‘The risk takers have gone’: Junior gold companies irked by bitcoin

March 9, 2018 at 10:31


On Tuesday morning, Chris Haldane, of Marathon Gold Corp., was looking at the price of gold and looking at his stock price: Gold had climbed US$17 per ounce, but the company stock was barely moving.

“It just seems like the junior gold space has gone into a pause mode,” said Haldane, who handles investor relations for Marathon, and had just issued a press release touting positive drill results for its prospective gold camp in Newfoundland.

The likely culprit: cannabis, bitcoin and the many cryptocurrencies out there. Although no one could point to any formal studies, there was wide consensus on the trade show floor at the Prospectors and Developers’ Association Conference in downtown Toronto this week, that junior mining gold companies have lost some of their mojo this cycle as a result of the flood of speculative capital that’s pouring into cannabis and cryptocurrency stocks.

Nonetheless, gold has consistently traded above US$1,300 an ounce in 2018, a feat that never took hold in 2017, and yet many junior gold producers are still waiting for a bounce in their stock price.

Haldane said one of the most bothersome aspects of the situation is that no one — not the investors, not the companies — even understands how cryptocurrencies work.

“They’ve just moved on to something more speculative,” he said. “Try and ask the smartest guys you know to explain it — no one really gets it.”

It doesn’t help that U.S. President Donald Trump earlier this week said he would put tariffs on aluminum and steel; leaving those in other metals, be it gold, copper or something else worried that they could be next.

But bitcoin and cannabis seemed to raise the most ire for chasing away the speculators, who in the past were excited by the high-risk, high-reward game of precious metal exploration.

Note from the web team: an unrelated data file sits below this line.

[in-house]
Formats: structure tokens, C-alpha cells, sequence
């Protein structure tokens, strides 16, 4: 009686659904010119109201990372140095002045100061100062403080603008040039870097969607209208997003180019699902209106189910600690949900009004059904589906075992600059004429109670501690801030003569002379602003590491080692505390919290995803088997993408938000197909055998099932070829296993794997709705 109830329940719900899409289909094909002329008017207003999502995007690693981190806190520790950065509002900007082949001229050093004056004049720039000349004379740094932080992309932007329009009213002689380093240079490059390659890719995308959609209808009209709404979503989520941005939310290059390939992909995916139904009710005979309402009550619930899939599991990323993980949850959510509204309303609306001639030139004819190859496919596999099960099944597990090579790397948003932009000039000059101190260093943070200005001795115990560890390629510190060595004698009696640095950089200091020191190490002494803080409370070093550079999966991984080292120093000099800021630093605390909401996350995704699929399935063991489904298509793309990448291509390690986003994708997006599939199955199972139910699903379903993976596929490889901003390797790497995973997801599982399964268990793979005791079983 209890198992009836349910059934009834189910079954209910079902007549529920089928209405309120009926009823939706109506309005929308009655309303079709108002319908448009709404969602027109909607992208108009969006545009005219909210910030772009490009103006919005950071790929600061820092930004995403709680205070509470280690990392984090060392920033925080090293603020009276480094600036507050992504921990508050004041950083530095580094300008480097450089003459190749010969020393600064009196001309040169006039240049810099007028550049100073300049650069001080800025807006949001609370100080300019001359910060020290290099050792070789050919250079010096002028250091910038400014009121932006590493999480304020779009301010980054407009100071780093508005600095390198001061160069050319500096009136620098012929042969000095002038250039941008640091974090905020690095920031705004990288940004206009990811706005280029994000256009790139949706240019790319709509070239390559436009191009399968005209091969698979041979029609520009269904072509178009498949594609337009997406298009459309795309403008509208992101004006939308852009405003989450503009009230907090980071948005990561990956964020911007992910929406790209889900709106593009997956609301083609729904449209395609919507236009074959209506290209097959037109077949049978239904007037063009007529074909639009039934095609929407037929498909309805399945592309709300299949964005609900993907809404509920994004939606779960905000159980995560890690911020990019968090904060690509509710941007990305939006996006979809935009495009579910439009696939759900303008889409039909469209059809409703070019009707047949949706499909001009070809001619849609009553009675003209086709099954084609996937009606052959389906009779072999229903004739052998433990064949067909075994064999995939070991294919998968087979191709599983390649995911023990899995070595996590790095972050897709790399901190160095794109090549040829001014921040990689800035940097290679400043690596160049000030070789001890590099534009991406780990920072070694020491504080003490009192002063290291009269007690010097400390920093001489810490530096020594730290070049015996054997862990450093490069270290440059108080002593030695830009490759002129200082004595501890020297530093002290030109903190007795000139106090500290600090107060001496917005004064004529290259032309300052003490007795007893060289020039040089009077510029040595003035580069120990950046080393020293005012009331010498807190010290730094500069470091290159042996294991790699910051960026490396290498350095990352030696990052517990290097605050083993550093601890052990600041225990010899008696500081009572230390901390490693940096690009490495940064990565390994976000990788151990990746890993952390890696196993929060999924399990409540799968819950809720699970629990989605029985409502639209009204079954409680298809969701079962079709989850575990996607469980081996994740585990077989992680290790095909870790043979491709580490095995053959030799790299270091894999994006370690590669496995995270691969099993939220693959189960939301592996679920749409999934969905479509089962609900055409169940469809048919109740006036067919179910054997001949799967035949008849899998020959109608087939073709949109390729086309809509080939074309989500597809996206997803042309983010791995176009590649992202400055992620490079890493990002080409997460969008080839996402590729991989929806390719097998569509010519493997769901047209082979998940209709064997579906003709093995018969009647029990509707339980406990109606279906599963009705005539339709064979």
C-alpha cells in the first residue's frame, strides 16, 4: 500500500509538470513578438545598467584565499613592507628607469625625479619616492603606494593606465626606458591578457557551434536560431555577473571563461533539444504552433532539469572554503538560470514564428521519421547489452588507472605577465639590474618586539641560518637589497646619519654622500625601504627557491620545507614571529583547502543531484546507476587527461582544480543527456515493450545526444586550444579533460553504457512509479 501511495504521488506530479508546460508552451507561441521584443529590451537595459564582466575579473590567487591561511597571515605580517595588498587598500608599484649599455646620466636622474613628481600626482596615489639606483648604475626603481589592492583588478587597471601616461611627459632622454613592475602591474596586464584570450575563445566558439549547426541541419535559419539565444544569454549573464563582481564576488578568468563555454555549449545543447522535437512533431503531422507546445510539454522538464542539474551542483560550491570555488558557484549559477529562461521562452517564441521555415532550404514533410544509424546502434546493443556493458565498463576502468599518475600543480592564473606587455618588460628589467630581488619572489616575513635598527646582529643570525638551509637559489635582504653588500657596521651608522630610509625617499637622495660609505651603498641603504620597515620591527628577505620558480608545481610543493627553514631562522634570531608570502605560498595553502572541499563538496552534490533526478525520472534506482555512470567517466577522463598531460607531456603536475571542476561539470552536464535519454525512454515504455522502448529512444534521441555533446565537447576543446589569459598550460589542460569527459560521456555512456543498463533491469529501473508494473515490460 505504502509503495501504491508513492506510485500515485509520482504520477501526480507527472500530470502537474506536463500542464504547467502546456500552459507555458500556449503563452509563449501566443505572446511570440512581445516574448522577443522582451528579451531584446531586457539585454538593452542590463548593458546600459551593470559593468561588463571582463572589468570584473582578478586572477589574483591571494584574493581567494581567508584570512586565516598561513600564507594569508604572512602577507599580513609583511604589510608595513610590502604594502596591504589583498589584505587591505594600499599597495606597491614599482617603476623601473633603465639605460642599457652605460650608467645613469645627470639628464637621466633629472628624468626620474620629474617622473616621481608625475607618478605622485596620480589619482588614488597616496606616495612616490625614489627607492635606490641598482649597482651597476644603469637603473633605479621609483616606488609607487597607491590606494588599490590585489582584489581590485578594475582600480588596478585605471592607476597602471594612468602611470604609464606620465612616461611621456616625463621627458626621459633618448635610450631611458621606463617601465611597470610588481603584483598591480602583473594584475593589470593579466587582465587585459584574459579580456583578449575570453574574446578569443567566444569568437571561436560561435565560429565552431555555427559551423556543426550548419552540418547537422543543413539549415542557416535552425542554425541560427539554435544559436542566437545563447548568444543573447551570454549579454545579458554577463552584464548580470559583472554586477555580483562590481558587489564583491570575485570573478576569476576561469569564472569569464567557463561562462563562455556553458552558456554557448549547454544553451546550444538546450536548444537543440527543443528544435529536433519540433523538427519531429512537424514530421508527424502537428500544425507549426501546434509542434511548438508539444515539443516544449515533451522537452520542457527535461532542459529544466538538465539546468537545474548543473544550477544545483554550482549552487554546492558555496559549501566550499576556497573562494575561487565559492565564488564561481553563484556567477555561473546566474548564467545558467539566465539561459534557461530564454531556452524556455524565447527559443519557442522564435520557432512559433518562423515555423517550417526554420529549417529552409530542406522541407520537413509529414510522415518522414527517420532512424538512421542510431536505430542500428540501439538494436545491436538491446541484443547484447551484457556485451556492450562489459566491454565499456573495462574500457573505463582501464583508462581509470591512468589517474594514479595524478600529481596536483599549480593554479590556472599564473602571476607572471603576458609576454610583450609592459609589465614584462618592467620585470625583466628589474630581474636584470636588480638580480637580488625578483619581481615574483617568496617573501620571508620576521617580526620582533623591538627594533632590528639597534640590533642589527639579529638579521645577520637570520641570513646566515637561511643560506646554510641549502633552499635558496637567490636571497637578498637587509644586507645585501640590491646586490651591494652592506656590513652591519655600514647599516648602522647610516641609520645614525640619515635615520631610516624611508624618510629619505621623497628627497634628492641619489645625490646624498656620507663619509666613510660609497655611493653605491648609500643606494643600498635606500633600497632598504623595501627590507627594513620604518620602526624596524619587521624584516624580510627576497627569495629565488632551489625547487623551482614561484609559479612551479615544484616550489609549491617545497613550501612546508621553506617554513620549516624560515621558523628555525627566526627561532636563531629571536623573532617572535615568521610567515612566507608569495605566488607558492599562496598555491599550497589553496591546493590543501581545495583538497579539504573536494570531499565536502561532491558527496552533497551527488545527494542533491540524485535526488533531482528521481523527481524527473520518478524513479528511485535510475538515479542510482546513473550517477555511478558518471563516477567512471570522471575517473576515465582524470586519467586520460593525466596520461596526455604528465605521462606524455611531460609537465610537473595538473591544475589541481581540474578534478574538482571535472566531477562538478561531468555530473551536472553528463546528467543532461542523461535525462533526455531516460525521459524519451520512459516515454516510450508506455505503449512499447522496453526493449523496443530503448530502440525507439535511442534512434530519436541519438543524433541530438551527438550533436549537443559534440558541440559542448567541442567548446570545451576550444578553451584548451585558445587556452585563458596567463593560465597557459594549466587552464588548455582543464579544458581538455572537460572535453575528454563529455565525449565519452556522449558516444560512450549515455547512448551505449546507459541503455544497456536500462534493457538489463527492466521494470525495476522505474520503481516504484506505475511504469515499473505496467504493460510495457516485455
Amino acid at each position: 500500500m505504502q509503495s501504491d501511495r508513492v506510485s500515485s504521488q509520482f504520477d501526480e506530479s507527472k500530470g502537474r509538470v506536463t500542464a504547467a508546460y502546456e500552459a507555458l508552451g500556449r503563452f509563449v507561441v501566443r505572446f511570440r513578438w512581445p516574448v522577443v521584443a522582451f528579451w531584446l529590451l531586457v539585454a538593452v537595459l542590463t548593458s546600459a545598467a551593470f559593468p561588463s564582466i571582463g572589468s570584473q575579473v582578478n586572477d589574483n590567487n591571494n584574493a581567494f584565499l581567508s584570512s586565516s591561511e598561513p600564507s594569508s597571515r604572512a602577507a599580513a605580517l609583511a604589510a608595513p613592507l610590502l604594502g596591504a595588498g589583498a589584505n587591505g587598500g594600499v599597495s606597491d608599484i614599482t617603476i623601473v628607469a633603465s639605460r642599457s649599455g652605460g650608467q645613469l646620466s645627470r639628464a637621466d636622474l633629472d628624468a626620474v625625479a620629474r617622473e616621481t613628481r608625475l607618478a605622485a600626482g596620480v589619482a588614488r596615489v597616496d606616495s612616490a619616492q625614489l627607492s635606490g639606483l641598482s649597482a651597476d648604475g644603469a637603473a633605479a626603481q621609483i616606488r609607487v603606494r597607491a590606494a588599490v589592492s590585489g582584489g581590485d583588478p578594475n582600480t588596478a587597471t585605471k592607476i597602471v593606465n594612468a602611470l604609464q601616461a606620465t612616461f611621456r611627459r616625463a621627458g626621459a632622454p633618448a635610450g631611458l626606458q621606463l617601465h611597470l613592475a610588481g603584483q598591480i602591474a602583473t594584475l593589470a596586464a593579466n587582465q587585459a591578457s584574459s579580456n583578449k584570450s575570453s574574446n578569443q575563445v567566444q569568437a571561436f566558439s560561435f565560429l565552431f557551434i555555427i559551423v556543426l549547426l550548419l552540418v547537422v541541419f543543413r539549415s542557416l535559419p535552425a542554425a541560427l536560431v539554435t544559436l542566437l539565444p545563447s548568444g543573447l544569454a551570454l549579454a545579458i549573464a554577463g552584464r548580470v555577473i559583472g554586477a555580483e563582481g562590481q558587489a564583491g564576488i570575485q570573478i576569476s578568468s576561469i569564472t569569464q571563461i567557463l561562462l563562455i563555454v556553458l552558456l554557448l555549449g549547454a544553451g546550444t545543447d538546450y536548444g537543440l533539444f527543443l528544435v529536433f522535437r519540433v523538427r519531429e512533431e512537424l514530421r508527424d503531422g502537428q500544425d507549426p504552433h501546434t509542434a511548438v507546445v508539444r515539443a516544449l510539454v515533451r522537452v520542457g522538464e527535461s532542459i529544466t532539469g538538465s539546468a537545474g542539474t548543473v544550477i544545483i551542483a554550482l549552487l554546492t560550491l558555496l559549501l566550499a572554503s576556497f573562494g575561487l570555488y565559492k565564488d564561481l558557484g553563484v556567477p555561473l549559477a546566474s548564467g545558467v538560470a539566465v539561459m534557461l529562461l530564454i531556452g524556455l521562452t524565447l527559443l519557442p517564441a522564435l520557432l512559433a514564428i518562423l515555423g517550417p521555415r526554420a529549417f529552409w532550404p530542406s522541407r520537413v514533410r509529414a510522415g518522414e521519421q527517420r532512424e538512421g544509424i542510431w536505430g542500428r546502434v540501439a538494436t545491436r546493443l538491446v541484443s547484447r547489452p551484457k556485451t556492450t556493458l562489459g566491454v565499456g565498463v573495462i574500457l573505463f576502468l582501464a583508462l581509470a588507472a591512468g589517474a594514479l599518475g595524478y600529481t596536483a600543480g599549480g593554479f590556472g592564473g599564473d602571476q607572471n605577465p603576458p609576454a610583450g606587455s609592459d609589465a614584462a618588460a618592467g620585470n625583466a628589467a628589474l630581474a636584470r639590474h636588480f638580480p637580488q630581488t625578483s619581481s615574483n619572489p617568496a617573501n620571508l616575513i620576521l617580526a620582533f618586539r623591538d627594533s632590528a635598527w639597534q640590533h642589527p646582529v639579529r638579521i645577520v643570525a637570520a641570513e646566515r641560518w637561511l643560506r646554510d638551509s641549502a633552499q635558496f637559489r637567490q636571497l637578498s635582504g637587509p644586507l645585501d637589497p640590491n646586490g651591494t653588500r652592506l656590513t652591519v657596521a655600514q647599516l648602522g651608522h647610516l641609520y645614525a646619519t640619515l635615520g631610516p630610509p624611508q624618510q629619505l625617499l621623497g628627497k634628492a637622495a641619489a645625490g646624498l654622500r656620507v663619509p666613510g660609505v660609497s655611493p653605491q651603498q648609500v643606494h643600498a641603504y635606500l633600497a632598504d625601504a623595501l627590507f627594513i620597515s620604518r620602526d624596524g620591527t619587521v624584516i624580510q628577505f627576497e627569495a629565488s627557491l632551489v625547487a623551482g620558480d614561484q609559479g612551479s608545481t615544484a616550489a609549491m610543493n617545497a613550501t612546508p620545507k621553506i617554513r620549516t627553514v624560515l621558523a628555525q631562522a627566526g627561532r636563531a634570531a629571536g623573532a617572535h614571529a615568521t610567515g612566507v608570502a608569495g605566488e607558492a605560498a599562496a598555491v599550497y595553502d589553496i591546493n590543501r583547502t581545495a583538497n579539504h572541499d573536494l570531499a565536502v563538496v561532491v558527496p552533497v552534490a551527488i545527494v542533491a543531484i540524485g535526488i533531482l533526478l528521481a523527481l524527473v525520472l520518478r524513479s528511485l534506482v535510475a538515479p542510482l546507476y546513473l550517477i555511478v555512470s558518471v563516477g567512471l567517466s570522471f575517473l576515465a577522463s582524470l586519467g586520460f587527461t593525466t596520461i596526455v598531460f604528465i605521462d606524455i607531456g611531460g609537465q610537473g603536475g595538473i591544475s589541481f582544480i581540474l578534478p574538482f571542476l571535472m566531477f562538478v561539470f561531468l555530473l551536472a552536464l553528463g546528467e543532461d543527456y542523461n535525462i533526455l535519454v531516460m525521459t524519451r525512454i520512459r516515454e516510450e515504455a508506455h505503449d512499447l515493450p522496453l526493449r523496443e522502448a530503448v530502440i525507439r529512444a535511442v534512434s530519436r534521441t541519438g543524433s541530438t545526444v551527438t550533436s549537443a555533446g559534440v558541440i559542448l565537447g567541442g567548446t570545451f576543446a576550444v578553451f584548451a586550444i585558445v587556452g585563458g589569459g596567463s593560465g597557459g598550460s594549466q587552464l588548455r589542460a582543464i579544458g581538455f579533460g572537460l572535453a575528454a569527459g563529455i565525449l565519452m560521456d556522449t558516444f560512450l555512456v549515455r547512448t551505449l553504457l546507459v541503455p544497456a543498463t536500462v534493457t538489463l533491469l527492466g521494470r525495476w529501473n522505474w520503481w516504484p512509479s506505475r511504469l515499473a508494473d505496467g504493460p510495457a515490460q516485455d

The cryptocurrency craze is evident from looking at companies such as Vancouver-based Hive Technologies Ltd., which has a data center in Iceland where it “mines” for digital currencies. Its stock price soared more than 459 per cent between its first day of trading last September and the end of 2017, and it hit close to $2 billion of market capitalization during that time. It has fallen dramatically since then, and is trading 56 per cent lower since the start of the year.

As Canada prepares to legalize marijuana, companies looking to claim a piece of the burgeoning industry have been attracting hordes of capital. For instance, stocks of Aphria Inc., Canopy Growth Corp. and Aurora Cannabis Inc., have surged 120 per cent, 189 per cent and 316 per cent, respectively over the past 12 months. As a comparison, VanEck Vectors Gold Miners ETF, one of the largest gold mining companies’ funds, eked out a 0.44 per cent gain during that period.

It’s left gold producers feeling like a pall hangs over their sector.

“The risk takers have gone somewhere else — they’ve gone into bitcoin or cannabis,” said John Green, chief financial officer of of Unigold, who added that his comments reflected his personal view, and not the official views of his fledgling company.

Nor is the sentiment limited to junior mining company executives.

Even Clive Johnson, chief executive of B2Gold — which he describes as the “new senior” as it predicts its gold production will increase from 650,000 ounces last year to as much as 950,000 in 2018 — said marijuana and cryptocurrencies have hurt junior gold companies.

But he also blamed larger gold companies for underperforming during the last few years, for deterring investors from the gold space.

“It’s not just the weed phenomenon, which is relatively new,” said Johnson, “the fact is the gold industry was not performing well — quite badly actually, and it gives me no pleasure to say that.”

Theoretically, undervalued junior gold companies, would be a good thing for the senior gold companies that look to purchase them — but Johnson expressed little excitement for the junior sector and said his company is focused on its own projects.

At the end of the day, many gold producers are reminding themselves why they got into the space in the first place — because gold has been a store of value for millennia.

“You always need metals,” said Green. “Are people going to need bitcoin in five years? I don’t know.”